Lab Supplies

Precise and controlled research, tests, and experiments are impossible without all the right lab supplies. Culture and test tubes are necessary for transporting, heating, storing, and mixing chemicals — as are the stoppers and caps used to contain their contents. Having the right-size tubes that can easily fit into other lab equipment and storage racks is important.

There are other laboratory consumables that are required for research on a daily basis — like sampling bags for liquids and solids used in laboratory tests. These bags are manufactured with polyethylene plastic to minimize the risk of punctures and tears — and they can quickly be sealed to prevent contamination and leaks.

Here at Next Day Science, we provide all the lab supplies necessary for the proper and efficient functioning of your laboratory, and the successful completion of all associated tasks. 

Featured Products

2 MIL Clear Zip Printed Bags

Item #: BAG-098 Series
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5mL MacroTube Rack

Item #: C2590
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Autoclave Bag

Item #: A9000 Series
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Culture Tubes

Item #: 110100 Series
from: $75.60 sale: $56.70

Formalin Filled Tite-Rite™ Containers

Item #: 65XXFL
from: $56.80 sale: $42.60

Low Retention Pipette Tips

Item #: 150000 Series
from: $26.40 sale: $19.80

Polyethylene (PE) Plug Caps

Item #: 11XXXX Series
from: $20.00 sale: $15.00

B5-4 Pipette Tips, Filtered

Item #: B5-4 Series
from: $154.99 sale: $148.74

Lab Supplies Questions & Answers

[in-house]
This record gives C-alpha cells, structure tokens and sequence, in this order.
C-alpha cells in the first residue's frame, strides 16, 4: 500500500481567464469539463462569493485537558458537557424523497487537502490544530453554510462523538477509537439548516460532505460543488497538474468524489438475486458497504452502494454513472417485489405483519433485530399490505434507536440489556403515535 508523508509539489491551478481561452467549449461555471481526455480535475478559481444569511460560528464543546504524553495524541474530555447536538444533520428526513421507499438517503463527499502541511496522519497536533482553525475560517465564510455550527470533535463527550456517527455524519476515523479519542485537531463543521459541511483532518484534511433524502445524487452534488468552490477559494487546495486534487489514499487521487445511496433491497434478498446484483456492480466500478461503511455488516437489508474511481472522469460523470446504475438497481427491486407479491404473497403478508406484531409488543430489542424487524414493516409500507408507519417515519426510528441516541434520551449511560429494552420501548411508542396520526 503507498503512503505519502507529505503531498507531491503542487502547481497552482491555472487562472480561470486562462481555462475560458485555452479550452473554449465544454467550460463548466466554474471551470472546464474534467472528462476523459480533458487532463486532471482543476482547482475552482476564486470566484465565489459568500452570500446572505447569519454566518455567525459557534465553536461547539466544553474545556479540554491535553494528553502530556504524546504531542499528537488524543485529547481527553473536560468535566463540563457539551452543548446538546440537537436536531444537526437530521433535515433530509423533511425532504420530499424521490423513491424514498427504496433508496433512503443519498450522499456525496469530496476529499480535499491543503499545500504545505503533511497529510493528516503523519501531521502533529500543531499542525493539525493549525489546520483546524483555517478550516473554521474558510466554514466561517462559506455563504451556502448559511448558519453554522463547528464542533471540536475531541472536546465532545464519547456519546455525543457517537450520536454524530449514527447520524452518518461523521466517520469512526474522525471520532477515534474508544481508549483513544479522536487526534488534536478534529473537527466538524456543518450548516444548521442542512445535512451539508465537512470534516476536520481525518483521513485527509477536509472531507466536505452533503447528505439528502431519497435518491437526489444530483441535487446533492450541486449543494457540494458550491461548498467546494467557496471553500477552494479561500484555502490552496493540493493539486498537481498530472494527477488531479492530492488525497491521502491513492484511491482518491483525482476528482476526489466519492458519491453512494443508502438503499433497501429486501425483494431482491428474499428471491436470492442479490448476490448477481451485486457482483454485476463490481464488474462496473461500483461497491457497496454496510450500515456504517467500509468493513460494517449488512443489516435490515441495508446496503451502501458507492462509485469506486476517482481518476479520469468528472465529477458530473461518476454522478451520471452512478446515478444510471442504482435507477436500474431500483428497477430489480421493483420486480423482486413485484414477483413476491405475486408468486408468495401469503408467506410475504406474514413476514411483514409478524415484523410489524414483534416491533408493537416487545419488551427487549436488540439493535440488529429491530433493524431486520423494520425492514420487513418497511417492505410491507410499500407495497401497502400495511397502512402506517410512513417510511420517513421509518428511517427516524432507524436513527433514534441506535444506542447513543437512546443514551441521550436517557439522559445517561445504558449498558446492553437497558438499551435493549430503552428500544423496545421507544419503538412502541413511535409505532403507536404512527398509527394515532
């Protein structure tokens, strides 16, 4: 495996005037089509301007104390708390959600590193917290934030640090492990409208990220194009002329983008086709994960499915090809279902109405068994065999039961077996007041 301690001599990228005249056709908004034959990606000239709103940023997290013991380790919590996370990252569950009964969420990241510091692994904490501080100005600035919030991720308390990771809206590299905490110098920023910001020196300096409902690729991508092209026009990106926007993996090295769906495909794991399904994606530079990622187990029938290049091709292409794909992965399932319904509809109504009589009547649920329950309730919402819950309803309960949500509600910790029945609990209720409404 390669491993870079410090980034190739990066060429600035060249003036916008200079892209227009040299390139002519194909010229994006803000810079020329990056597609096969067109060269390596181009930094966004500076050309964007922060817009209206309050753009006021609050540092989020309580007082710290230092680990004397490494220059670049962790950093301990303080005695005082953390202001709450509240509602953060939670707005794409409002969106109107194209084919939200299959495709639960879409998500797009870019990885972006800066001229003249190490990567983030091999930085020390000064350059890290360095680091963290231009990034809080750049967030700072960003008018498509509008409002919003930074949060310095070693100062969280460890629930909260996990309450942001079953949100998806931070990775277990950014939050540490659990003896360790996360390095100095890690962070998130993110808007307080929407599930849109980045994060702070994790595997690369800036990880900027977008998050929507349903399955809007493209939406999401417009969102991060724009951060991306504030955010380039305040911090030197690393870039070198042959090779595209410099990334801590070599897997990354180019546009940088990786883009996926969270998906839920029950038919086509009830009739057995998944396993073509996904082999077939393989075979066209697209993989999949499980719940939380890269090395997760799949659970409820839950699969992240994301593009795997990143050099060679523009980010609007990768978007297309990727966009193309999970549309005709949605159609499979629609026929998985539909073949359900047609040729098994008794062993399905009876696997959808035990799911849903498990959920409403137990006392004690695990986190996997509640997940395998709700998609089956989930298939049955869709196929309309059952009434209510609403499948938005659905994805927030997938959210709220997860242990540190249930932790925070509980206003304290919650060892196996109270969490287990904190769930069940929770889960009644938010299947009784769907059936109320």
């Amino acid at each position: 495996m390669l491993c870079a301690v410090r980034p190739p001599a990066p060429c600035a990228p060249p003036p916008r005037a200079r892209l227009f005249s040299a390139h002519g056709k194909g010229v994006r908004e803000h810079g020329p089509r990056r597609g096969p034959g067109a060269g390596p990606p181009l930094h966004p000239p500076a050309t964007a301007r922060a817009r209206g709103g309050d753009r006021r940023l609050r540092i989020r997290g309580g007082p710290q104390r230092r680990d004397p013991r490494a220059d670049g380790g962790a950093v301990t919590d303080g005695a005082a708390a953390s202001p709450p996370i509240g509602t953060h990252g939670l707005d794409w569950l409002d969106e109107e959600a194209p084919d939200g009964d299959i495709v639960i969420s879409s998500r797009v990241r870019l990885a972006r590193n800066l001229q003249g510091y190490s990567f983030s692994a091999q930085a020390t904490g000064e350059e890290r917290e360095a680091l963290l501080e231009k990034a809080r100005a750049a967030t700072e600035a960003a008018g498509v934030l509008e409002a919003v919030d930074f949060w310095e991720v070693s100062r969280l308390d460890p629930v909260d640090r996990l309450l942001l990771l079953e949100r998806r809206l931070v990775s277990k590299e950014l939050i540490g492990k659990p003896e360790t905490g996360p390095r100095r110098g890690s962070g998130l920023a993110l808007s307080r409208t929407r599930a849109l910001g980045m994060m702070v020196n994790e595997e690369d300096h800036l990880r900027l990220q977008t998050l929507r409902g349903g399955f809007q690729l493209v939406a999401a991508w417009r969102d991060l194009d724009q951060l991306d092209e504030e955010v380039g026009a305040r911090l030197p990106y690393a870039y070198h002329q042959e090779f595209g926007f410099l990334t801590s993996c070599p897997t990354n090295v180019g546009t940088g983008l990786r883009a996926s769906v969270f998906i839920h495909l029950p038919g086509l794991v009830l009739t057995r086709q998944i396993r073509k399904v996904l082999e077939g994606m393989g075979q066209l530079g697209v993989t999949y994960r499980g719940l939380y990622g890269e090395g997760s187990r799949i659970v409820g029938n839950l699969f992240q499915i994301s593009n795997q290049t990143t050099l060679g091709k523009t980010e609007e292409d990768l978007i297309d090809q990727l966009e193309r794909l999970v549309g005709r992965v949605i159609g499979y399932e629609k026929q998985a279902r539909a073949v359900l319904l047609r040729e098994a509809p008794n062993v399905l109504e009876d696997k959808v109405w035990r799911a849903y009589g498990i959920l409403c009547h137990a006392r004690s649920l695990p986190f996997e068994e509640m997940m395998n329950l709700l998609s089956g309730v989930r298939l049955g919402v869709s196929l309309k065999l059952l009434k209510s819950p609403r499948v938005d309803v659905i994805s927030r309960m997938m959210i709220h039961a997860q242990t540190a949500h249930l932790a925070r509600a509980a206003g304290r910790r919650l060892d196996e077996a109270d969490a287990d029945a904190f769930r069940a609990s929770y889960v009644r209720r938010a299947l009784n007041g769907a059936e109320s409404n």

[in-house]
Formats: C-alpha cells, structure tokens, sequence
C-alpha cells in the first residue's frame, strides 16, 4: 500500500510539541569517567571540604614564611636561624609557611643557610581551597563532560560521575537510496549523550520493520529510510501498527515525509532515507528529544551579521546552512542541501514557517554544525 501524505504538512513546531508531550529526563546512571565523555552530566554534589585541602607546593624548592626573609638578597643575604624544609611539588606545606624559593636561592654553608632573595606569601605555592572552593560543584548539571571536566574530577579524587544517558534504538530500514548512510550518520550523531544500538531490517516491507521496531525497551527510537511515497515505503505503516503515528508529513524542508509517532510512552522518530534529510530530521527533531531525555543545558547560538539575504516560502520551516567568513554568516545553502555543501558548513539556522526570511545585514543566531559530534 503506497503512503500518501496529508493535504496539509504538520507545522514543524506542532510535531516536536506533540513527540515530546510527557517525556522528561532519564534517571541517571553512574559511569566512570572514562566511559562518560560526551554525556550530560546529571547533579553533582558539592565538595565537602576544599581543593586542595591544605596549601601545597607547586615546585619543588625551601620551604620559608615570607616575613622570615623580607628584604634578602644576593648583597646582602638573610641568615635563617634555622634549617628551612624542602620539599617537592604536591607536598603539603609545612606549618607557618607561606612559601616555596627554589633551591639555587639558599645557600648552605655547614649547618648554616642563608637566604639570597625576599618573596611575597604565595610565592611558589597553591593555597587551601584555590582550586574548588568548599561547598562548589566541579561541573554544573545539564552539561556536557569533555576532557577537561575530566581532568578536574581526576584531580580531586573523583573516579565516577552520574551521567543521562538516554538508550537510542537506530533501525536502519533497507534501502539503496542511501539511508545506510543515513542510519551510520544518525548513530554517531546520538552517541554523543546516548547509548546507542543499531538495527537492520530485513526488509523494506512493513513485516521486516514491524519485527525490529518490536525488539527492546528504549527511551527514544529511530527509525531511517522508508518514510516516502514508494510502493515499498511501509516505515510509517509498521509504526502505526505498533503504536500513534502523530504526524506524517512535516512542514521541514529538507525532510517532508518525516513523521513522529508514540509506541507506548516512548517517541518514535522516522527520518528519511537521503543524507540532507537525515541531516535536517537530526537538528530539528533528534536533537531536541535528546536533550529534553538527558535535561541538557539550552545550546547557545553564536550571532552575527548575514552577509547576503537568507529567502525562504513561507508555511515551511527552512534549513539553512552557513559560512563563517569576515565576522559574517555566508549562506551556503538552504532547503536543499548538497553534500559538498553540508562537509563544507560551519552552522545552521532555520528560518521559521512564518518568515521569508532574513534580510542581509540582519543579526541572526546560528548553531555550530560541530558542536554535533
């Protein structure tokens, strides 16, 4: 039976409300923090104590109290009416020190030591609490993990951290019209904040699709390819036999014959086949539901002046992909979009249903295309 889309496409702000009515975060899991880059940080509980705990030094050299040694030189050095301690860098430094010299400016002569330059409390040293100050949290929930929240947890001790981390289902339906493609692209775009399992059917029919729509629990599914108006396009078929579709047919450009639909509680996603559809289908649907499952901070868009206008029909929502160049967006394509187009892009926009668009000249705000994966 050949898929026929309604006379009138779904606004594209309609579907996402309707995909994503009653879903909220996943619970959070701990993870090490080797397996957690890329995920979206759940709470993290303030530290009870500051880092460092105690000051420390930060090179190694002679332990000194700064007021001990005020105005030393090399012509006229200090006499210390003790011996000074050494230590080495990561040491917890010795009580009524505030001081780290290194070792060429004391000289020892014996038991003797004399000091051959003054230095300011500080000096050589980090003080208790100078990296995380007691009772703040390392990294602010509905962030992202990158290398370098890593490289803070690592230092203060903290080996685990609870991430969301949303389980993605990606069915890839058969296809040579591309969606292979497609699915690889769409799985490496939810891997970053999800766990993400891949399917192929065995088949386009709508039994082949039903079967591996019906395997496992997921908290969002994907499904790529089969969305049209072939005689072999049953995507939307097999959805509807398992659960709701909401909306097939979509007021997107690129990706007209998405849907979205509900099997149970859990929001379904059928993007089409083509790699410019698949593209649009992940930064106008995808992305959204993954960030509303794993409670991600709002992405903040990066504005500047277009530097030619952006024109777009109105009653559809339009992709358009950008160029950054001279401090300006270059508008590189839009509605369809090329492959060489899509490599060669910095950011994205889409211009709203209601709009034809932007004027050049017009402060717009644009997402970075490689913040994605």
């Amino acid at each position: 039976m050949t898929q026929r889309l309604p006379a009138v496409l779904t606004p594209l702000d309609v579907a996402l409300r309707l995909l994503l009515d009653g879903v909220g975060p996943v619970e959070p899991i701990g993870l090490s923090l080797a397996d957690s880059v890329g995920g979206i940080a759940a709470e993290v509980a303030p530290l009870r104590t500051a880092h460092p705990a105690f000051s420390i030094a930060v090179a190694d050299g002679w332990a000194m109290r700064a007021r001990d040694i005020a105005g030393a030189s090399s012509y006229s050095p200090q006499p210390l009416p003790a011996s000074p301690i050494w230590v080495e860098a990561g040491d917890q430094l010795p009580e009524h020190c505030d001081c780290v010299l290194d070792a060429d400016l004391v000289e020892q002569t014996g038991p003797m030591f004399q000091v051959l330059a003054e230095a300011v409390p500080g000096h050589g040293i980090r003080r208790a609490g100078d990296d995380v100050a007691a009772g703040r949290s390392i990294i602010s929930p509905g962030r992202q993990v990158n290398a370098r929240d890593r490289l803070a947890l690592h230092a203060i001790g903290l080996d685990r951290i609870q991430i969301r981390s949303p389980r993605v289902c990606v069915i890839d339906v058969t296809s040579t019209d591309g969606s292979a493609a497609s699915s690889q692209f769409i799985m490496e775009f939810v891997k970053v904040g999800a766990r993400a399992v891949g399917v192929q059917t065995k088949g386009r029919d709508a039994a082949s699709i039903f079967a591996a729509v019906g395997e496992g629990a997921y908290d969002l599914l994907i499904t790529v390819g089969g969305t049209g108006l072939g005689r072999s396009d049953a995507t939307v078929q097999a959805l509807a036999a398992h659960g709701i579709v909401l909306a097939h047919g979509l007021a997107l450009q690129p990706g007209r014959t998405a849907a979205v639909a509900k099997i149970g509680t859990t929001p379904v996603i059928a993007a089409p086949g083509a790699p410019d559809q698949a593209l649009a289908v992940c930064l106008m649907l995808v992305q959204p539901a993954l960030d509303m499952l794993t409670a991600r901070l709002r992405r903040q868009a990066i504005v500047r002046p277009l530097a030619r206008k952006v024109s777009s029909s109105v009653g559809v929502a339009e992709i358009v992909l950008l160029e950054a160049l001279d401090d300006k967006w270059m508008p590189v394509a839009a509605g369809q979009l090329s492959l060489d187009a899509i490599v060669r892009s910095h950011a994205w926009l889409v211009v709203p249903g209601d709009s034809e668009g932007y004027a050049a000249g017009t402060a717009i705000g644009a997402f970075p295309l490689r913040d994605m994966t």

How should I store autoradiography film?

If you want to get reproducible, high-quality results — it’s vital to handle and store autoradiography film with extreme care. Unopened film packages must be kept in areas that are adequately shielded from any penetrating radiation. When it comes to temperatures, anything above 50 degrees Fahrenheit (10 degrees C) and below 70 degrees Fahrenheit (20 degrees C) is considered safe — as long as the relative humidity is between 30 and 50 percent.

Also, make sure film packages are stored in an upright position; definitely avoid stacking them on top of each other. Otherwise, the pressure and weight of the film sheets could result in friction, buckling, and creasing — ultimately lessening your results.

How should I handle autoradiography film safely?

It’s important not to draw your film out of its box too quickly, or handle it in any way that could build up static discharge. After exposure, carefully remove your film to avoid any static artifacts that end up reducing the quality of exposed autoradiographs.

What are proper safelighting procedures?

In the process of obtaining decent autoradiographs, it’s essential to secure your darkroom from any light that could penetrate through the windows, ceilings, walls, or doorway edges. However, you still need a safelight that will provide just the right level of illumination without damaging the film through unwanted exposure. Ensure that you’re using the correct filter, bulb wattage, and lamp for your autoradiography film. Also, the distance between your photographic material and the safelight is important as well.

Bear in mind that, given enough time and exposure to a safelight, all sensitized materials eventually become fogged. So, always try to minimize exposure to safelight illumination. Generally, it’s advisable to position your safelight at a minimum distance of four feet from your autoradiography film.

Can unused wells on PCR plates be used for a new reaction?

If you use a larger PCR plate with a lot of wells, it’s possible to use half of its wells for the first reaction and the second half of unused wells for another. Just make sure to mark the wells you’re not using for the first reaction to ensure there’s no confusion down the line. Also, there’s always the option of cutting your unused wells — though you’d need some adhesive film for sealing, as well as a heat pad to place between the PCR lid and your plate.

What kind of equipment do PCR plates fit?

Most PCR plates work with qPCR (real-time PCR) machines, DNA detection and sequencing instruments, and leading thermal cyclers.